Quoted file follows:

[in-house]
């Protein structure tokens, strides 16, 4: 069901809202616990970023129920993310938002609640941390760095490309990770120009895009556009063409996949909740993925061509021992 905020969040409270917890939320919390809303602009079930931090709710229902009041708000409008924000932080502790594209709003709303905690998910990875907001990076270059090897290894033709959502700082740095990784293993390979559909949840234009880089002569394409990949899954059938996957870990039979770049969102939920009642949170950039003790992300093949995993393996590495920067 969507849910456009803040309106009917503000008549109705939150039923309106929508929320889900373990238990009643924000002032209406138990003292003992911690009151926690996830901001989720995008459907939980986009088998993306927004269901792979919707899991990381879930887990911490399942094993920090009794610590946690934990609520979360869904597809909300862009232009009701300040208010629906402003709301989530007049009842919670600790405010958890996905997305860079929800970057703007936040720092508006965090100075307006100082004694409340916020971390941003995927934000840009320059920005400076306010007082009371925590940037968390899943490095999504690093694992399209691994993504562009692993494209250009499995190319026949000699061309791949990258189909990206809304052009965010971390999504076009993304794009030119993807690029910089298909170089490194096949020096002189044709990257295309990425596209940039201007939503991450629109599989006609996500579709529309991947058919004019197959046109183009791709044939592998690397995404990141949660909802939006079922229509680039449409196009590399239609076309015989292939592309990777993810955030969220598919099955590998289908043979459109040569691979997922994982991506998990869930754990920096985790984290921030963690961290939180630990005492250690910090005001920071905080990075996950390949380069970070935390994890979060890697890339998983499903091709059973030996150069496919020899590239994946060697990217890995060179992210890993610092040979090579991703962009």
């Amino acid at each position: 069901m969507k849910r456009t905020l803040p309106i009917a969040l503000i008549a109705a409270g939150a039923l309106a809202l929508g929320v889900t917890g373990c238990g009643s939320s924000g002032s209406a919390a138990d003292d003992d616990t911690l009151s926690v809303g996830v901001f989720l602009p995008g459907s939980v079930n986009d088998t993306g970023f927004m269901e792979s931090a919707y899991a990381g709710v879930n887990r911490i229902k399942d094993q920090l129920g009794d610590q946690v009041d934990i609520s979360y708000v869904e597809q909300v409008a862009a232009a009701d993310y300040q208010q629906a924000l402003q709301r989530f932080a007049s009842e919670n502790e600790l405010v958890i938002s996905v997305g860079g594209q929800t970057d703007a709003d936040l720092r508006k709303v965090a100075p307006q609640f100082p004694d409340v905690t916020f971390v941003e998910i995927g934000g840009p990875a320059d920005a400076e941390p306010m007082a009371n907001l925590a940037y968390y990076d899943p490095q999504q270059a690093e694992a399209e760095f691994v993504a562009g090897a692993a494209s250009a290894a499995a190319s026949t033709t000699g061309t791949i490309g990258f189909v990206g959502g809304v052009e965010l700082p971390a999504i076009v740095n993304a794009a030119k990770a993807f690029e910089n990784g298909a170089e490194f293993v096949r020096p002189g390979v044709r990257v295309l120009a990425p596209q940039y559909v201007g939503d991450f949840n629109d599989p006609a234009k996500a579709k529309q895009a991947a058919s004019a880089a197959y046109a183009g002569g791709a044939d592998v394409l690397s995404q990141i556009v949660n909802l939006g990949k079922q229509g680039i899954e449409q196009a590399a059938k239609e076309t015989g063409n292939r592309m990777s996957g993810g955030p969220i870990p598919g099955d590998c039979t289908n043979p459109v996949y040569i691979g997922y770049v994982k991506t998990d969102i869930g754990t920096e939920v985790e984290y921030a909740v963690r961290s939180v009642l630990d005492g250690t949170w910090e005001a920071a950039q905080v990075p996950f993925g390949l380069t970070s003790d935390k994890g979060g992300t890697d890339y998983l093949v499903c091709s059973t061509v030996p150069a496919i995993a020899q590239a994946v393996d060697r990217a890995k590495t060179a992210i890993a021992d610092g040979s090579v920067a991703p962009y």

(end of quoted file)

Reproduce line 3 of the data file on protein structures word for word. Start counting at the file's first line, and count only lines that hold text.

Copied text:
């Amino acid at each position: 069901m969507k849910r456009t905020l803040p309106i009917a969040l503000i008549a109705a409270g939150a039923l309106a809202l929508g929320v889900t917890g373990c238990g009643s939320s924000g002032s209406a919390a138990d003292d003992d616990t911690l009151s926690v809303g996830v901001f989720l602009p995008g459907s939980v079930n986009d088998t993306g970023f927004m269901e792979s931090a919707y899991a990381g709710v879930n887990r911490i229902k399942d094993q920090l129920g009794d610590q946690v009041d934990i609520s979360y708000v869904e597809q909300v409008a862009a232009a009701d993310y300040q208010q629906a924000l402003q709301r989530f932080a007049s009842e919670n502790e600790l405010v958890i938002s996905v997305g860079g594209q929800t970057d703007a709003d936040l720092r508006k709303v965090a100075p307006q609640f100082p004694d409340v905690t916020f971390v941003e998910i995927g934000g840009p990875a320059d920005a400076e941390p306010m007082a009371n907001l925590a940037y968390y990076d899943p490095q999504q270059a690093e694992a399209e760095f691994v993504a562009g090897a692993a494209s250009a290894a499995a190319s026949t033709t000699g061309t791949i490309g990258f189909v990206g959502g809304v052009e965010l700082p971390a999504i076009v740095n993304a794009a030119k990770a993807f690029e910089n990784g298909a170089e490194f293993v096949r020096p002189g390979v044709r990257v295309l120009a990425p596209q940039y559909v201007g939503d991450f949840n629109d599989p006609a234009k996500a579709k529309q895009a991947a058919s004019a880089a197959y046109a183009g002569g791709a044939d592998v394409l690397s995404q990141i556009v949660n909802l939006g990949k079922q229509g680039i899954e449409q196009a590399a059938k239609e076309t015989g063409n292939r592309m990777s996957g993810g955030p969220i870990p598919g099955d590998c039979t289908n043979p459109v996949y040569i691979g997922y770049v994982k991506t998990d969102i869930g754990t920096e939920v985790e984290y921030a909740v963690r961290s939180v009642l630990d005492g250690t949170w910090e005001a920071a950039q905080v990075p996950f993925g390949l380069t970070s003790d935390k994890g979060g992300t890697d890339y998983l093949v499903c091709s059973t061509v030996p150069a496919i995993a020899q590239a994946v393996d060697r990217a890995k590495t060179a992210i890993a021992d610092g040979s090579v920067a991703p962009y």